Nonprofit agency provides support for those in need
By Jana Eisenberg
Despite its name, the staff at Crisis Services wants everyone in the region to know that you can call its hotline any time, for any reason. You don’t have to be in crisis; you don’t have to be sick in any way.
“People can and do call us when they need supportive counseling, information or referrals,” said Jessica Pirro, the nonprofit agency’s chief executive officer. “Our volunteers and staff can walk people through whatever they’re going through — whether they are a potential client or the family, friend or neighbor of someone.” The staff and organization’s expertise encompasses advocacy and assistance with suicide prevention, outreach to the homeless, domestic violence, rape crisis, trauma, and elder abuse, offering a variety of services and programs across many counties in the region.
Pirro, who has worked at Crisis Services in a variety of increasingly responsible positions since 2001, also hosts a radio program on VoiceAmerica Internet Radio Network called “The Journey: Stories of Crisis and Hope.”
A core piece of the organization’s work is 24/7 crisis response. With 80 full- and part-time staff plus 75 professionally trained volunteers, it is considered, along with law enforcement and emergency medical personnel, among the cadre of “first responders” in situations such as suicide, sexual assault, and other mental health and trauma-related occurrences.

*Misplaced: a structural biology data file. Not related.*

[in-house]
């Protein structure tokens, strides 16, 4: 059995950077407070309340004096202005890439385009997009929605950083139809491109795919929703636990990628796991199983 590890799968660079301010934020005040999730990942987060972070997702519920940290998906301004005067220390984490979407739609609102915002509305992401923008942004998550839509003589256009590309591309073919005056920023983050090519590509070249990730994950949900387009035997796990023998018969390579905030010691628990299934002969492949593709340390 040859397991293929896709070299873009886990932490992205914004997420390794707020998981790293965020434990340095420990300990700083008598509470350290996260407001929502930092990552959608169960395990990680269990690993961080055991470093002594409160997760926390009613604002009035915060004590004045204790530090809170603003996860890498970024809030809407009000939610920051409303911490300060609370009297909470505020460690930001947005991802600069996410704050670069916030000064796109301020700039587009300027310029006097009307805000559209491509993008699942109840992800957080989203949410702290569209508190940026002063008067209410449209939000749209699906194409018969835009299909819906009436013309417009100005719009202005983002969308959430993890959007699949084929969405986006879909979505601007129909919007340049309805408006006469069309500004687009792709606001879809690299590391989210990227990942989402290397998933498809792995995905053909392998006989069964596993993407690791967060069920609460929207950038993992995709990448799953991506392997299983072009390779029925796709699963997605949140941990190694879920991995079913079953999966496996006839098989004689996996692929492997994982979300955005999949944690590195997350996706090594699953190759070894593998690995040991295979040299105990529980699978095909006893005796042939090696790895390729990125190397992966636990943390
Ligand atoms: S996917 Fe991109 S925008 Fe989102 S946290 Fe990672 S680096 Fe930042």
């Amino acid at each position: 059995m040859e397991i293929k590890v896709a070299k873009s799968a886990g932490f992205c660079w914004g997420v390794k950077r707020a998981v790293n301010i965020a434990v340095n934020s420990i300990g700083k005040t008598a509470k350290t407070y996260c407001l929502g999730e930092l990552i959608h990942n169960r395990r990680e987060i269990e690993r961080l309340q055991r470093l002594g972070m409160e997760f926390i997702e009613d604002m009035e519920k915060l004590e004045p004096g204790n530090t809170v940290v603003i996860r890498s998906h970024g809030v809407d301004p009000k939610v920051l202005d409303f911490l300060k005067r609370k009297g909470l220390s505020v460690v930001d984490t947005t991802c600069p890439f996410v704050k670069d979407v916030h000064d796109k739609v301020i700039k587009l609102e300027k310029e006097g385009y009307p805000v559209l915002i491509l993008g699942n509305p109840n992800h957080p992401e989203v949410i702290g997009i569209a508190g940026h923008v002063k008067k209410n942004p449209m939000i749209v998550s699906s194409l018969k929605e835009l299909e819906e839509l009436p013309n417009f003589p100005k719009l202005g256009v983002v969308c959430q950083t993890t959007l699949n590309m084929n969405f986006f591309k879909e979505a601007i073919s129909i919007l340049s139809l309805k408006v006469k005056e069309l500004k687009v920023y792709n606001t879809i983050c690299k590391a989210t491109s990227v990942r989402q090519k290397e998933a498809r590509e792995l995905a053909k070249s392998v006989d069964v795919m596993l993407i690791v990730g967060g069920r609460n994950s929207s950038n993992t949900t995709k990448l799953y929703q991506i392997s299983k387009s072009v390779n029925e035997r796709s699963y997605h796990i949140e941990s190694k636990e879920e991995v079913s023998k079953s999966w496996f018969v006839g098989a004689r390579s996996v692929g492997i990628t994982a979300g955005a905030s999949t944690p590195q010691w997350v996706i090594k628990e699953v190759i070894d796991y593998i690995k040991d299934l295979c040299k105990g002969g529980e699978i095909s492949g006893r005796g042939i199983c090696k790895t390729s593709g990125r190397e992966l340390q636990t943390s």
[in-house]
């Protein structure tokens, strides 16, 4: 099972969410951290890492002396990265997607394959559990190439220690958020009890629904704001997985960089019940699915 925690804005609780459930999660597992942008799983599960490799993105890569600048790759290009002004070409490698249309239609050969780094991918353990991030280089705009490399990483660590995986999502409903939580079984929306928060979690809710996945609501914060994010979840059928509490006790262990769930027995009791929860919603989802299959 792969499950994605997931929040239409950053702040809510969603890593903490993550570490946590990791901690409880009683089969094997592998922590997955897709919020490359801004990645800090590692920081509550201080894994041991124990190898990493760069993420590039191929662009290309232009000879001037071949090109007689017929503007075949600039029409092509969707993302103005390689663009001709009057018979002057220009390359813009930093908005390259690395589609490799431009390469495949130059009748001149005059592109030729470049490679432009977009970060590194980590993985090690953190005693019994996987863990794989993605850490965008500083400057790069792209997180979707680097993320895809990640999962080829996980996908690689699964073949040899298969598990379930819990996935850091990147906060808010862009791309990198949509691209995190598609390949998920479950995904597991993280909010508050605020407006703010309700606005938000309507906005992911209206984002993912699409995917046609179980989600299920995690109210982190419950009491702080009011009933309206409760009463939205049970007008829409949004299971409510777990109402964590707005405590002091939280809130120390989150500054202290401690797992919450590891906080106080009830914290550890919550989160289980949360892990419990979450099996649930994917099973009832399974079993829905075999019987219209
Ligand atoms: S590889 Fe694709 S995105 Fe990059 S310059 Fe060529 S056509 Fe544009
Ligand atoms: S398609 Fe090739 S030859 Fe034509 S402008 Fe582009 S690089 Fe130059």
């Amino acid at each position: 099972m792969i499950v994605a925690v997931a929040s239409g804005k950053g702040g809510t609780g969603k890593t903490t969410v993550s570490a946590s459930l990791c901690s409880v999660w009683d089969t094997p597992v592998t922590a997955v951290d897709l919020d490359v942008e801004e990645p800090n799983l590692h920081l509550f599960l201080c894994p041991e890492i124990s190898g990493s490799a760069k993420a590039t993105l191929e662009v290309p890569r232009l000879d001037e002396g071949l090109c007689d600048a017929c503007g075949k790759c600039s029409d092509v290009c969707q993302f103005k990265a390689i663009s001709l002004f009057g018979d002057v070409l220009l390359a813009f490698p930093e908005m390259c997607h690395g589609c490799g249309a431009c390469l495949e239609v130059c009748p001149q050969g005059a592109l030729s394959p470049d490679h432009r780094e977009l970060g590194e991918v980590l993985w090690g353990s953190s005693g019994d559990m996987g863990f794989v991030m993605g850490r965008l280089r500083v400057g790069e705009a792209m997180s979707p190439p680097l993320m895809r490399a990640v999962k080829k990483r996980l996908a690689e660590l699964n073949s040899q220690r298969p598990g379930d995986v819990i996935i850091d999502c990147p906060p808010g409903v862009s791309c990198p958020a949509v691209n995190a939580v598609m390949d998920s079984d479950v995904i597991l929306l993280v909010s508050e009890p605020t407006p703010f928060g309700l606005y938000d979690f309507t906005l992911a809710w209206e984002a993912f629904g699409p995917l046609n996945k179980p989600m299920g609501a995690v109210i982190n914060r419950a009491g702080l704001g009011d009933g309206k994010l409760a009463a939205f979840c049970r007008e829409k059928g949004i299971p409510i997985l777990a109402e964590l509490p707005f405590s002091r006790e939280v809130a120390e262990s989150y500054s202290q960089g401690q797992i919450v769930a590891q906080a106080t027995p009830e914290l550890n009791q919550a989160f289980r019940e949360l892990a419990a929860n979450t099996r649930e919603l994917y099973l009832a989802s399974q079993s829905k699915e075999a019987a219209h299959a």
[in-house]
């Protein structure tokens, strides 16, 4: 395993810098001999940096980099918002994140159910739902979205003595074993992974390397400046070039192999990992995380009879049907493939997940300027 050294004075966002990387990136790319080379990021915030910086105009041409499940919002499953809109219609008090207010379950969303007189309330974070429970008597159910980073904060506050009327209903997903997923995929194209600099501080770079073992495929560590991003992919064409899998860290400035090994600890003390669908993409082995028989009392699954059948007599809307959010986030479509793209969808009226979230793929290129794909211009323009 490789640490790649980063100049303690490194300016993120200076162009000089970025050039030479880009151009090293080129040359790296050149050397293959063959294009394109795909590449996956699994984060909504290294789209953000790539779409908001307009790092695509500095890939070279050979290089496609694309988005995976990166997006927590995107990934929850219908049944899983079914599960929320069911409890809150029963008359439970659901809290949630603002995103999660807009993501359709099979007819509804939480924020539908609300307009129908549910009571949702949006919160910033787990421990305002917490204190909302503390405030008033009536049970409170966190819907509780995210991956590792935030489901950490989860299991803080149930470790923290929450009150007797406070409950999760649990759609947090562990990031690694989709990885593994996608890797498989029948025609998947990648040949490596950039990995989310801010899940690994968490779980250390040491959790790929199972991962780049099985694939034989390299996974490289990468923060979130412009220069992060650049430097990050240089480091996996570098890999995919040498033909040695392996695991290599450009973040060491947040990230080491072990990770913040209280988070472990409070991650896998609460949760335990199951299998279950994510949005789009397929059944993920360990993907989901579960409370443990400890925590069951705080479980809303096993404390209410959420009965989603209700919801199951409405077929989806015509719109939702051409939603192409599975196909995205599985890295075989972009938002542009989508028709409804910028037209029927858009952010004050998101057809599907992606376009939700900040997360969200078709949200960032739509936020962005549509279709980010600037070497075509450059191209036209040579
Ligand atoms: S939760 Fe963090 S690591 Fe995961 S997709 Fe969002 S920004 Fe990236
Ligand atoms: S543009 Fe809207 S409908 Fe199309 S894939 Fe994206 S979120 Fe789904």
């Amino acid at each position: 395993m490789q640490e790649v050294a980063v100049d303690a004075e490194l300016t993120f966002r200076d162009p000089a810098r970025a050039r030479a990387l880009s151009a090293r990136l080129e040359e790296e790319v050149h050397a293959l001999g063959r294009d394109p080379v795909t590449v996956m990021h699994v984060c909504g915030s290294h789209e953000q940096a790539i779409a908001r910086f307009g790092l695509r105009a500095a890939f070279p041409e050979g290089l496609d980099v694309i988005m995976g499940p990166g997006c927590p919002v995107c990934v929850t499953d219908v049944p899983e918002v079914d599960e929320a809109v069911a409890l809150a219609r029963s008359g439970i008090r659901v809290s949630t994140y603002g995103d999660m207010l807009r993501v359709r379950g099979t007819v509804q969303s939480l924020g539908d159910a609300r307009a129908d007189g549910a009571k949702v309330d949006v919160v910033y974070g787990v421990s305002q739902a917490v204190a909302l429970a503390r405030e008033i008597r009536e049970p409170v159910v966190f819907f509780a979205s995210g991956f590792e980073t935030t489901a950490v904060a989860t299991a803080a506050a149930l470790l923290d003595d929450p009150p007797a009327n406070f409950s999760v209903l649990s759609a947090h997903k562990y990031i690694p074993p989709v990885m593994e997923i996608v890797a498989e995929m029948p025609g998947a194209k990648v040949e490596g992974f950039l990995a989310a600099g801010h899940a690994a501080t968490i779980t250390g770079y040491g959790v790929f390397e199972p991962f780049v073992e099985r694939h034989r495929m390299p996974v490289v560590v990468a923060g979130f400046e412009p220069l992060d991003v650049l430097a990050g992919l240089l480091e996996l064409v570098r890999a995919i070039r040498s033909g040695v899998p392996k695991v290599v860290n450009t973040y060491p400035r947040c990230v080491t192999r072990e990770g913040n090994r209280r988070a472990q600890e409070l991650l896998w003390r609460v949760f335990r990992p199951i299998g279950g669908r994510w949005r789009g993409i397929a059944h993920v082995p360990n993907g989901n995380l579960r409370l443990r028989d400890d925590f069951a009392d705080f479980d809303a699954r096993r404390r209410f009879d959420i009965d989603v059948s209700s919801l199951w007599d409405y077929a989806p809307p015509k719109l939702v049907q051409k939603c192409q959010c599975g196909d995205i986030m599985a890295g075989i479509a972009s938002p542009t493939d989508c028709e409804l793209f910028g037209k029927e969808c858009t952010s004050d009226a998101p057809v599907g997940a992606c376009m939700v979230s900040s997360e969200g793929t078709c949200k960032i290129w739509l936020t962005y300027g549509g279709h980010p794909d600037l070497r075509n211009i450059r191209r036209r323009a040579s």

“When someone dies by suicide, say a student in a school, we offer critical incident stress management,” said Pirro. “So when you hear ‘crisis counselors will be available’—that’s us, usually in partnership with the school.”
“We’re also a designated 24-hour responder in rape crises,” Pirro said. “When victims go to the hospital emergency room, we support them — help answer their questions, and afterwards, continue to help with free case management services: we can go to court with them, help them if they need an order of protection, and work through the experience.”
Pirro said that one of the agency’s challenges is still stigma about discussing and treating mental health. “Our vision is to help to keep the community stable and safe,” she said. “To accomplish this vision, we need the community to invest in it, with both financial donations, and the gift of your time, as volunteers.”
Ariel Llewellyn, 25, is one such volunteer. She spends 12-16 hours per month working on the24-hour hotline. “Talking to people is something I’m good at — I try to do it to the best of my ability,” said Llewellyn. “The community is my family; when the community thrives, I thrive. Many people in our community feel like they don’t have anyone who cares about them. I want to be that person who does care.”
She screens calls for suicide, and gives supportive counseling over the phone. “It’s like a friend, who would give that second opinion. Callers will say, ‘Oh, I didn’t think of it that way,’” said Llewellyn. “And they usually feel better and thank the volunteers. If I think someone’s at high risk, who might harm to themself or others, I will call our outreach department; they can go and do a mental health assessment in the field.”
Other areas where Crisis Services is involved include training and education — in schools, on college campuses, and with law enforcement professionals. “On campuses, in our work with sexual violence and prevention work, we educate on healthier sexual behavior and relationships,” said CEO Pirro.
“‘Crisis’ can have different definition for each person. People need empathy and compassion, so that they feel connected and supported,” Pirro summed up. “Hopefully you will never need to access our services, but we want to make sure that everybody always has somebody there for them and are never there alone.”